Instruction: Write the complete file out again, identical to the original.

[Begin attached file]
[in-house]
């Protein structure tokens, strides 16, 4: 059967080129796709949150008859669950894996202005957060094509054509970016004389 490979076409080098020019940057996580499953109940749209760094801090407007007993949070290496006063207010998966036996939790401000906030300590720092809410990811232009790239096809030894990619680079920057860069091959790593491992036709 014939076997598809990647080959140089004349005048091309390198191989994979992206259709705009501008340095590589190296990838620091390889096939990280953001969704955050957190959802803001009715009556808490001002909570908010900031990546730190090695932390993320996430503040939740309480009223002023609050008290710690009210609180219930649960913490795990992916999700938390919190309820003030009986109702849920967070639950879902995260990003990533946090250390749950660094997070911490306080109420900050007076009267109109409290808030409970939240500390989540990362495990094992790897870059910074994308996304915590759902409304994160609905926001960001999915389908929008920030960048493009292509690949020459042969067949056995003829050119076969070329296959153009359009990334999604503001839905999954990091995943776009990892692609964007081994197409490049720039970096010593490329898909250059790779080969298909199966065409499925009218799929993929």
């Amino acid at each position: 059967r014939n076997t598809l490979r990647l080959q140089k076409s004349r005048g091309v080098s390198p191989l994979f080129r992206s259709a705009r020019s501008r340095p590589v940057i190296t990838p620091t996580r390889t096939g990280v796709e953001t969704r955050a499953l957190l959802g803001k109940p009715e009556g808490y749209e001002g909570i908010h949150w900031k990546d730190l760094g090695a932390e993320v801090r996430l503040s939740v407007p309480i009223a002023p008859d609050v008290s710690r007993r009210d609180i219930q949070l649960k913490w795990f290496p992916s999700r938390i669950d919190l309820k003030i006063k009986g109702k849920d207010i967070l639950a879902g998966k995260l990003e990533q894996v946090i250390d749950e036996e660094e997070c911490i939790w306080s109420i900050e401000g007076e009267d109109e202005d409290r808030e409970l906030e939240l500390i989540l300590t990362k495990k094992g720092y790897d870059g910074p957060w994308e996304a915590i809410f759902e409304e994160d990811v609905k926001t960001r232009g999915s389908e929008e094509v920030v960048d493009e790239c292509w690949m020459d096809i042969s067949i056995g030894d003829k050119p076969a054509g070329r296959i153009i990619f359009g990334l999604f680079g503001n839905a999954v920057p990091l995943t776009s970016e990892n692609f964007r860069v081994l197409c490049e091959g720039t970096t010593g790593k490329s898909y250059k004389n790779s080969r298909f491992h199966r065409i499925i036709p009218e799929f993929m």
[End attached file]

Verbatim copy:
[in-house]
């Protein structure tokens, strides 16, 4: 059967080129796709949150008859669950894996202005957060094509054509970016004389 490979076409080098020019940057996580499953109940749209760094801090407007007993949070290496006063207010998966036996939790401000906030300590720092809410990811232009790239096809030894990619680079920057860069091959790593491992036709 014939076997598809990647080959140089004349005048091309390198191989994979992206259709705009501008340095590589190296990838620091390889096939990280953001969704955050957190959802803001009715009556808490001002909570908010900031990546730190090695932390993320996430503040939740309480009223002023609050008290710690009210609180219930649960913490795990992916999700938390919190309820003030009986109702849920967070639950879902995260990003990533946090250390749950660094997070911490306080109420900050007076009267109109409290808030409970939240500390989540990362495990094992790897870059910074994308996304915590759902409304994160609905926001960001999915389908929008920030960048493009292509690949020459042969067949056995003829050119076969070329296959153009359009990334999604503001839905999954990091995943776009990892692609964007081994197409490049720039970096010593490329898909250059790779080969298909199966065409499925009218799929993929």
């Amino acid at each position: 059967r014939n076997t598809l490979r990647l080959q140089k076409s004349r005048g091309v080098s390198p191989l994979f080129r992206s259709a705009r020019s501008r340095p590589v940057i190296t990838p620091t996580r390889t096939g990280v796709e953001t969704r955050a499953l957190l959802g803001k109940p009715e009556g808490y749209e001002g909570i908010h949150w900031k990546d730190l760094g090695a932390e993320v801090r996430l503040s939740v407007p309480i009223a002023p008859d609050v008290s710690r007993r009210d609180i219930q949070l649960k913490w795990f290496p992916s999700r938390i669950d919190l309820k003030i006063k009986g109702k849920d207010i967070l639950a879902g998966k995260l990003e990533q894996v946090i250390d749950e036996e660094e997070c911490i939790w306080s109420i900050e401000g007076e009267d109109e202005d409290r808030e409970l906030e939240l500390i989540l300590t990362k495990k094992g720092y790897d870059g910074p957060w994308e996304a915590i809410f759902e409304e994160d990811v609905k926001t960001r232009g999915s389908e929008e094509v920030v960048d493009e790239c292509w690949m020459d096809i042969s067949i056995g030894d003829k050119p076969a054509g070329r296959i153009i990619f359009g990334l999604f680079g503001n839905a999954v920057p990091l995943t776009s970016e990892n692609f964007r860069v081994l197409c490049e091959g720039t970096t010593g790593k490329s898909y250059k004389n790779s080969r298909f491992h199966r065409i499925i036709p009218e799929f993929m």